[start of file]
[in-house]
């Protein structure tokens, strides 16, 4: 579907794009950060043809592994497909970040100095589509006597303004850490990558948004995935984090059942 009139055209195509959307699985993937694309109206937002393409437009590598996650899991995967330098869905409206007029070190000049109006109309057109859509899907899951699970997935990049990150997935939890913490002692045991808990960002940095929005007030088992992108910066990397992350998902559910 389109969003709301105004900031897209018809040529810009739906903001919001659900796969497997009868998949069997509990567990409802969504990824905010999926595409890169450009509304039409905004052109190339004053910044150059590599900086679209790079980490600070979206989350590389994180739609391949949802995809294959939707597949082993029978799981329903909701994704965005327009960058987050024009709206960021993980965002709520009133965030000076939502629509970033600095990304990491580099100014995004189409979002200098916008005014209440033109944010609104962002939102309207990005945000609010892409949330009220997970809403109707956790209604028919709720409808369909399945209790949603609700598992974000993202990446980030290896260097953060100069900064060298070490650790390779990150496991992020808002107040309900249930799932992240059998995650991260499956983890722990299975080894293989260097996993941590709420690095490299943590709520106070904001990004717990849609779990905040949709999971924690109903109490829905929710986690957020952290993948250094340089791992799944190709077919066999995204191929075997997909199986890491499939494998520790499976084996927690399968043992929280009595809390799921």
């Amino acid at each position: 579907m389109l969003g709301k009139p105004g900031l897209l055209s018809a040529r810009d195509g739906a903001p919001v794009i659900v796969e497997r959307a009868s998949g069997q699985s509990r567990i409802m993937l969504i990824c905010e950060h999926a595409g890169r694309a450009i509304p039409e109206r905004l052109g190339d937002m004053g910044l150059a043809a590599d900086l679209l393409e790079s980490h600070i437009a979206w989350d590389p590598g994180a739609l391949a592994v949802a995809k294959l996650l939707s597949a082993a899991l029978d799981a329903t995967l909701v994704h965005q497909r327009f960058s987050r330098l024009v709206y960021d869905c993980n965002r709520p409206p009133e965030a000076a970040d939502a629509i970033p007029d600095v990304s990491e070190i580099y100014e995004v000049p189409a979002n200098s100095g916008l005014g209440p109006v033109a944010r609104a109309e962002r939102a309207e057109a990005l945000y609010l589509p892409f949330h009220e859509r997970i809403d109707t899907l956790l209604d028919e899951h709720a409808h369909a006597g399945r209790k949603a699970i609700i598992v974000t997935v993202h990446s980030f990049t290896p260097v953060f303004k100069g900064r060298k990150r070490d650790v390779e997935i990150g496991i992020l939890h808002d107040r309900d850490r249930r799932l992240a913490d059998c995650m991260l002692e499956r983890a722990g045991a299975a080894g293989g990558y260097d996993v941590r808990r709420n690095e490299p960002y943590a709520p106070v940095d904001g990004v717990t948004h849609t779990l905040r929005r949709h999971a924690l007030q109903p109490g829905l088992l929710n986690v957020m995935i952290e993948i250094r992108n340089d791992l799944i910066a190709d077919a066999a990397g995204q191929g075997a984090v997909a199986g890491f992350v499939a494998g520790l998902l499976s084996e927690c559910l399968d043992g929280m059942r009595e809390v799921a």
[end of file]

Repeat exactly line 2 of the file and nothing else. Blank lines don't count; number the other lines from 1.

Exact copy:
């Protein structure tokens, strides 16, 4: 579907794009950060043809592994497909970040100095589509006597303004850490990558948004995935984090059942 009139055209195509959307699985993937694309109206937002393409437009590598996650899991995967330098869905409206007029070190000049109006109309057109859509899907899951699970997935990049990150997935939890913490002692045991808990960002940095929005007030088992992108910066990397992350998902559910 389109969003709301105004900031897209018809040529810009739906903001919001659900796969497997009868998949069997509990567990409802969504990824905010999926595409890169450009509304039409905004052109190339004053910044150059590599900086679209790079980490600070979206989350590389994180739609391949949802995809294959939707597949082993029978799981329903909701994704965005327009960058987050024009709206960021993980965002709520009133965030000076939502629509970033600095990304990491580099100014995004189409979002200098916008005014209440033109944010609104962002939102309207990005945000609010892409949330009220997970809403109707956790209604028919709720409808369909399945209790949603609700598992974000993202990446980030290896260097953060100069900064060298070490650790390779990150496991992020808002107040309900249930799932992240059998995650991260499956983890722990299975080894293989260097996993941590709420690095490299943590709520106070904001990004717990849609779990905040949709999971924690109903109490829905929710986690957020952290993948250094340089791992799944190709077919066999995204191929075997997909199986890491499939494998520790499976084996927690399968043992929280009595809390799921």